Interestingly, I read that completely differently - that if she knows she's medically incapable of having children, she'd be even more weirded out by having been successfully impregnated by an alien seed.
[quote]If David has a plan to put her in stasis take the organism inside her back to Earth, why does he deliberately antagonise her about the unhealthy nature of the embryo so that she'd obviously NOT want it? The story beats just feel very off and David's agenda isn't clear or his technique sucks.
Yeah, that's a bit odd, isn't it? I assumed that the plan was to take a healthy alien foetus back to Earth in stasis (a bit like in previous Alien films).
But presumably, given David's behaviour - and also that he didn't give Shaw enough sedative to keep her inactive - he didn't want that to happen. Maybe he had a completely different plan. I'm not sure about that one at all.
[quote]6) Why are the captain's men (the betting duo, whose names I can't even remember) so willing to 'go down with the ship'? There's really no POINT in them dying and I've seen no huge demonstrations of loyalty or suicidal tendencies from them before that.
Yeah, I feel as though those characters were under-served by the movie. I wonder if we'll see more of them in a director's cut. Them wanting to go along with Idris almost felt like a gag - as though death would be better than being stuck on an alien moon with Charlize Theron's character. It certainly felt a bit unnecessary.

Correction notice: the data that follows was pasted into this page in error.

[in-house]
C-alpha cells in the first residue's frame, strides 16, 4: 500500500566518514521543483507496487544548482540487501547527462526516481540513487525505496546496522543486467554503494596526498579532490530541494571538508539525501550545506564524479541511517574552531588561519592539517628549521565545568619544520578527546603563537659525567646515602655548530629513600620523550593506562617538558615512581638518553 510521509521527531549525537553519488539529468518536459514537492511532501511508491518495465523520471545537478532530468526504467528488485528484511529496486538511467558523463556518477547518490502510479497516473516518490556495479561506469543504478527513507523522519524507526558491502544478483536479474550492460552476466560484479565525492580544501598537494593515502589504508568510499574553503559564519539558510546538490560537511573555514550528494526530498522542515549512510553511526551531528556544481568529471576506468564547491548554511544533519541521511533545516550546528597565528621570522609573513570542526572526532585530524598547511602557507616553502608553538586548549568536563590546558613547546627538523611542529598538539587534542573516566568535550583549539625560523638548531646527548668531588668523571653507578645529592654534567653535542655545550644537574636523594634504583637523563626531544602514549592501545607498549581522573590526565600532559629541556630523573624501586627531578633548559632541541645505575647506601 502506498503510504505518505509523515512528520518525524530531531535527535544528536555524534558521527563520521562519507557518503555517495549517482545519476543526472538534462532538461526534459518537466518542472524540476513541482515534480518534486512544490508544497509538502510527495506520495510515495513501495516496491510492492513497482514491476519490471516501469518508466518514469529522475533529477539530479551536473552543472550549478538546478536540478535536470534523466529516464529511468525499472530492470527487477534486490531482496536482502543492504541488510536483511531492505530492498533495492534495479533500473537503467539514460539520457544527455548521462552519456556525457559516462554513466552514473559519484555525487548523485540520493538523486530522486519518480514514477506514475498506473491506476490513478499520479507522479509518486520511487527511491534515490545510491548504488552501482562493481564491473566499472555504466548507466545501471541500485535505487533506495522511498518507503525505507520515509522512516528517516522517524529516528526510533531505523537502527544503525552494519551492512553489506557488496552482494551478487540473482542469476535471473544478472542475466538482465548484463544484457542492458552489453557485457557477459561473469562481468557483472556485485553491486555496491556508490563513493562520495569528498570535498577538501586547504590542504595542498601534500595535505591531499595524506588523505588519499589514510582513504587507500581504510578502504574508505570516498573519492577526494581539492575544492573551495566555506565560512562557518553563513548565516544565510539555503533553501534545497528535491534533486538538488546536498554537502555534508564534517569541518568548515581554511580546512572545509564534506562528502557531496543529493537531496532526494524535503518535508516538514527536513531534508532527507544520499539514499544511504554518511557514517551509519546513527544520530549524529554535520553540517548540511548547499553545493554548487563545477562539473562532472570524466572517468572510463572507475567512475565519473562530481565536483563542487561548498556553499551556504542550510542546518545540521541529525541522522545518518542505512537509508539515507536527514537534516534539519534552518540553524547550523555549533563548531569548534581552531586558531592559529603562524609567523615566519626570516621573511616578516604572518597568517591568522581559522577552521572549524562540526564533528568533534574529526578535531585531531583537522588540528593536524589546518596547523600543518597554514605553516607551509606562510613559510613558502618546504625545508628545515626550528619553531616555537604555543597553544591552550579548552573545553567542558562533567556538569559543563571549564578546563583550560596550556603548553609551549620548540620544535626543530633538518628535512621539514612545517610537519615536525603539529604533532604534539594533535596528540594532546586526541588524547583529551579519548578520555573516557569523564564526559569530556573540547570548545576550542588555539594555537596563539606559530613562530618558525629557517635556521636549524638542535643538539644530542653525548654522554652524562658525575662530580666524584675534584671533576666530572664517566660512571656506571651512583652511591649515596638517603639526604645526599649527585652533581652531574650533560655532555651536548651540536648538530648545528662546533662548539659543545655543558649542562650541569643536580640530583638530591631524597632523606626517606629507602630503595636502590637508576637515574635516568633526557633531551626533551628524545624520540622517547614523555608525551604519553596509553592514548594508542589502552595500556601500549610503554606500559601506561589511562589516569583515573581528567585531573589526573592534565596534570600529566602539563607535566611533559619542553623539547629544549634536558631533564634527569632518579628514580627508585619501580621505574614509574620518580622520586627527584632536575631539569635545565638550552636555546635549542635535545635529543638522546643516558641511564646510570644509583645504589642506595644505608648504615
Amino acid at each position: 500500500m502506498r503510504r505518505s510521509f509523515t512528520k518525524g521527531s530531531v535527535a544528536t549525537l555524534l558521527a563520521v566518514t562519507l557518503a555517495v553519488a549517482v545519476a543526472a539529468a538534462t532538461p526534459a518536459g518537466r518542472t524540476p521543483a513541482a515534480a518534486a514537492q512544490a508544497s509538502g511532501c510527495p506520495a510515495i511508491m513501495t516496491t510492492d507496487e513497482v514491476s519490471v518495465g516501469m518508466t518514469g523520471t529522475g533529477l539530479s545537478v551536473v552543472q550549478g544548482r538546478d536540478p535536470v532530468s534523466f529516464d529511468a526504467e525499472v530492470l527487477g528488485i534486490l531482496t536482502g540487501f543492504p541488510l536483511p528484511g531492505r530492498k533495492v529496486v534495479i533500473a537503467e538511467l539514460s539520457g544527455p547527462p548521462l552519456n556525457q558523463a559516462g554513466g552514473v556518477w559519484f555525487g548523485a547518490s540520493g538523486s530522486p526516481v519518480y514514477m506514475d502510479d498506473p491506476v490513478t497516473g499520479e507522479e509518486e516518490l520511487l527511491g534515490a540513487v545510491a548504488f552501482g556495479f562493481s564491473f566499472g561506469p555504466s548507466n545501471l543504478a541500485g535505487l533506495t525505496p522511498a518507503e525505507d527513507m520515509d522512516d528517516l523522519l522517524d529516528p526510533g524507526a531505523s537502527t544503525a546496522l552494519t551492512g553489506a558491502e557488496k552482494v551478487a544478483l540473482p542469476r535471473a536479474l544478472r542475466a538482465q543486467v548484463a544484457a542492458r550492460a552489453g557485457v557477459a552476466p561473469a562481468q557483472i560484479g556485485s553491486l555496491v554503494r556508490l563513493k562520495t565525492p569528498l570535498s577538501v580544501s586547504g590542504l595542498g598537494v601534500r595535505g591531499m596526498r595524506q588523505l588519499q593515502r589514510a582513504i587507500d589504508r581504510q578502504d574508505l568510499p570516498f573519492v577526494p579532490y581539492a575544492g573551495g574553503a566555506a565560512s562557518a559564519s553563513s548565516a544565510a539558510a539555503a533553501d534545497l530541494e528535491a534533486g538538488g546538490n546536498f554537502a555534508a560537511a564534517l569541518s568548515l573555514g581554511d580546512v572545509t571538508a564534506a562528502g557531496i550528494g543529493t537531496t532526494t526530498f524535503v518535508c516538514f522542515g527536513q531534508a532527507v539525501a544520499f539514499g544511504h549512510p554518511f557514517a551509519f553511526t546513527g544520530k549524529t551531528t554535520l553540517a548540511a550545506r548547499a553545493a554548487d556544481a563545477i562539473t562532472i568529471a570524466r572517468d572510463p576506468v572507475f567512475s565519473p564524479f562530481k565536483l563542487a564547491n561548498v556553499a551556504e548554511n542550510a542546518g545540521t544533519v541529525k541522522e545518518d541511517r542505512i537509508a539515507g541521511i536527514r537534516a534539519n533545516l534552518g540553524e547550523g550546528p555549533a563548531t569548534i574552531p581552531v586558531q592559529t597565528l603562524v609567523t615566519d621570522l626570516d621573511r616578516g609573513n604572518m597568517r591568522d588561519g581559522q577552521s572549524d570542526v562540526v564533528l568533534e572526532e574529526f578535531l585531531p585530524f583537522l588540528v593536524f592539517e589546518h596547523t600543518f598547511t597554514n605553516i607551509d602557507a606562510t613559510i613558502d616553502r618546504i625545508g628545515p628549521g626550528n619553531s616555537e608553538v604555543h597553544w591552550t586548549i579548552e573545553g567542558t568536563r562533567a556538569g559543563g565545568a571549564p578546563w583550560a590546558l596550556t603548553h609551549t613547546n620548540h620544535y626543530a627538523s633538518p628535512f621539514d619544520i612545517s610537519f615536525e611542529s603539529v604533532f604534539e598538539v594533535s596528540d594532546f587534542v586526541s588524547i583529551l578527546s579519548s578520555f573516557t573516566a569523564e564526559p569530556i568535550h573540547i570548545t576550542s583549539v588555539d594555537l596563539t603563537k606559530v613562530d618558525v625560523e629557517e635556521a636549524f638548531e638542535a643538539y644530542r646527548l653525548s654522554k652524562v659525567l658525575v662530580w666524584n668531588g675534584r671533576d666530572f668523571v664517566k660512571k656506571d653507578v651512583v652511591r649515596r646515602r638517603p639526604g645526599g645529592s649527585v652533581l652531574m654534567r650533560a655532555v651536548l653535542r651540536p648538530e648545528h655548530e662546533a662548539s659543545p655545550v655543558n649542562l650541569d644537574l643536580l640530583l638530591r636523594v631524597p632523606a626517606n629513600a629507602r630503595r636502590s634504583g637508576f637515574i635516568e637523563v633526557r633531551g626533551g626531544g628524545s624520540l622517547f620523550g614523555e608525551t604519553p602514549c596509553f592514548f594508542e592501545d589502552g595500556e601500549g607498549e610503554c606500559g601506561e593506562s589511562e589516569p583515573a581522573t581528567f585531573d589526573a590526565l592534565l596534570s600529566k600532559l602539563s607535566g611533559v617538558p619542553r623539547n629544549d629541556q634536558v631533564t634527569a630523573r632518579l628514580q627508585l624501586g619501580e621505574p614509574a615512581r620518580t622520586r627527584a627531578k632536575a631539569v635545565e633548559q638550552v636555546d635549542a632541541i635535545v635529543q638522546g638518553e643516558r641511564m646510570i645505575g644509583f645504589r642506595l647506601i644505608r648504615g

[quote]6) Charlie Theron's character dies a stupid death because she can't outrun the long shadow of a falling massive elongated spaceship. Rapace's takes two steps to the left and voila, safe (well, for a moment) Again, there's a metaphor there.
OK, maybe that was a bit stupid
. But in fairness, they did have Theron's character trip over and so end up a lot closer to the ship bearing down on them than Shaw was...
So yeah, it's not a flawless film, but I feel like most of those things are still nitpicks that don't take away from the larger themes being played with, and don't break the plot.
[quote name='steveuk' timestamp='1339276573' post='2443746']
I get that as an idea, but... in context it's moronic.
Whatever his "character" the biologist shouldn't be stupid enough to approach the 'cobra' and the geologist shouldn't be such a coward if he got on a spaceship in the first place![/quote]
Well, they were both in pretty extreme circumstances. I think the biologist's curiosity probably got the better of him to an extent. And the geologist - who's only in it for the money, and is probably a lot less macho than he would like people to think - probably would have never expected to be stuck in an alien building away from most of the rest of the crew and surrounded by alien creatures.
It really didn't bother me that much - I don't really know what else they could have done, given that they were already scared that a creature was prowling the tunnels. They were in a bit of a pickle and reacted a bit stupidly - I don't see it as particularly unfeasible.